On the underside of the boulder the red paint has survived for, who knows, two thousand, perhaps even as much as eight thousand years. Animal shapes are clear – bodies and back legs at least – but where are their heads? Could they have been in a different colour paint now eroded away? Or are they mystical headless beasts, not intended to be real animals at all? What are these paintings really all about? What can we learn from them about these Late Stone Age people, whose material culture is about equivalent to that of the hunter-gatherers of the British Mesolithic?
I lie on my back under the boulder to get the right angle for a photograph. Then on, over the fantastically weathered rock surfaces, where nothing but dry, burnt scrub clings in the sand-filled cracks and hollows. Another rock painting, this time on the wall of a cliff overhang. Again some animals, this time bizarre monsters straight out of a horror movie.
Next, something more like reality. A San bowman, thin, delicately drawn, no more than 20 cm or so high. And a wonderful little zebra (or the extinct form of zebra known as a quagga, which they are trying to breed back from zebras at Cape Town University). The zebra/quagga looks like a newborn foal, prancing on its shaky legs as it gains strength. The drawing is exquisite, the artist a keen observer of nature and not without a touch of humour. Or so it seems to my European eyes.
And that is the problem with San art. Brought up in the culture of the West, how can I see the world through the eyes of the prehistoric San, or understand what was going on in their minds when they painted these pictures?
One of Archaeology’s great success stories in recent years, however, has been the development of plausible new ideas about the meaning of this art, both paintings and rock engravings. Older ideas saw the art as simply decoration (‘art-for-art’s-sake’), or straightforwardly narrative (‘everyday life among the hunter-gatherers’). Simple ‘primitive people’, so it was supposed, would not have been capable of complex thoughts, and their art could be easily understood by the same criteria that we use when looking at our own art. Imperial self-confidence, no doubt, added to the feeling that superior Western intelligence and common sense could explain the images perfectly well, and what could not be explained was scarcely worth bothering with.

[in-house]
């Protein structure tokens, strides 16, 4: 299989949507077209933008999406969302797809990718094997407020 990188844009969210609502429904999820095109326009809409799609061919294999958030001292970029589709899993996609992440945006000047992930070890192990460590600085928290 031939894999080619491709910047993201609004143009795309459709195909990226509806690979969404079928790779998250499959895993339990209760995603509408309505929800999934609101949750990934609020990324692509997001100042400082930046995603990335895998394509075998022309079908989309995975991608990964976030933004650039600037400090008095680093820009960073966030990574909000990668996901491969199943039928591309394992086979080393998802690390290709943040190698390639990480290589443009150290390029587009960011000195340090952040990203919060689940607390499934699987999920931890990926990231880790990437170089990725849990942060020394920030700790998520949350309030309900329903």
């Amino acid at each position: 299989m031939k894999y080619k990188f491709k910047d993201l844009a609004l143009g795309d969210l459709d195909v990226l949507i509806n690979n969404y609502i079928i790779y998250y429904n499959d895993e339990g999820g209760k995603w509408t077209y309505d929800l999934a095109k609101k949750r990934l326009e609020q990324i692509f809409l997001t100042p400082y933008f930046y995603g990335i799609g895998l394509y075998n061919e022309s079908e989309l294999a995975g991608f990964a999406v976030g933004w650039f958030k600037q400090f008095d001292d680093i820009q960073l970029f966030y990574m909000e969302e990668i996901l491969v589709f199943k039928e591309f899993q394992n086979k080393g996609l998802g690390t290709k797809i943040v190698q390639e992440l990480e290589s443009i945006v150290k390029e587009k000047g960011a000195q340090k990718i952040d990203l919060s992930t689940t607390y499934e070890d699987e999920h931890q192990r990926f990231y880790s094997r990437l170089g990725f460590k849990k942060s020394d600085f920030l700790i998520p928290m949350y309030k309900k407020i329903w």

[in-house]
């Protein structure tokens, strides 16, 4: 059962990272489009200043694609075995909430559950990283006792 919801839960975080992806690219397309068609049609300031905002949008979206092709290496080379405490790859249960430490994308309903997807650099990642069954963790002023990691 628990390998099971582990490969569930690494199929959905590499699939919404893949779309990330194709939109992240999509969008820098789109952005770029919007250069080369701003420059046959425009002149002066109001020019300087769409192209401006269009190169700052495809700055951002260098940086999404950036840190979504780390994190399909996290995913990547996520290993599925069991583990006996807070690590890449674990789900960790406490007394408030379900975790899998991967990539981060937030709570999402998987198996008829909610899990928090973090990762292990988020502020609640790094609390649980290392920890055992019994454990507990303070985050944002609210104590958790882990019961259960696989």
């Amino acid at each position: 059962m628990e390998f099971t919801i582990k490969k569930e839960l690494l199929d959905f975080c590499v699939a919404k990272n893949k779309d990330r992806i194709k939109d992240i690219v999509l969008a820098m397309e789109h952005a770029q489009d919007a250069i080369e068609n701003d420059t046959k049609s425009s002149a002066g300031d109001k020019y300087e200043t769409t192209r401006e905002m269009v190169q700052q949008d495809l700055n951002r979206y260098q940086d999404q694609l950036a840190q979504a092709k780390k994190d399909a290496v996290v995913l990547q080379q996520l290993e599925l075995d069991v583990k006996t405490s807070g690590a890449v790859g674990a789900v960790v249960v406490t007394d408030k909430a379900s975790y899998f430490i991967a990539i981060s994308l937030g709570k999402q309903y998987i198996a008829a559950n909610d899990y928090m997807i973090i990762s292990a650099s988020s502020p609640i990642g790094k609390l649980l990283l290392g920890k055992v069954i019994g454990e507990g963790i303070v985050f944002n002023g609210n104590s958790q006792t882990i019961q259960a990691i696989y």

What was being ignored, though, was a great archive of notes made in the 1870s and onwards by the few people who had taken the trouble to learn the difficult ‘click’ language of the San, who showed them copies of rock paintings, and who recorded what San individuals themselves said by way of explanation. Twelve thousand pages of notes were made by the German linguist Wilhelm Bleek and his English sister-in-law Lucy Lloyd in Cape Town, who talked with three /Xam San men, Diä!kwain, /Han#kass’o and //Kabbo. About the same time, an Irish-British colonial administrator William Orpen was noting what the San man Qing said about rock paintings a thousand kilometres to the east in the Drakensberg mountains in KwaZulu-Natal (then, revealingly and erroneously, called Nomansland). The results did not fit comfortably with European notions of the San being ‘simple children of nature’, without complex thought or religion. The huge Bleek and Lloyd archive, deposited in Cape Town University library, was largely ignored, and even now has not been fully published.
More recent thinking is more humble – or more politically correct some might say – and seeks greater understanding of non-Western peoples by paying more attention to what they have said about themselves. The 19th century records were made at a time when San culture was in decline as European ways were imposed upon the earlier inhabitants of South Africa. By the early 20th century, San culture and even their folk memories were fading or lost.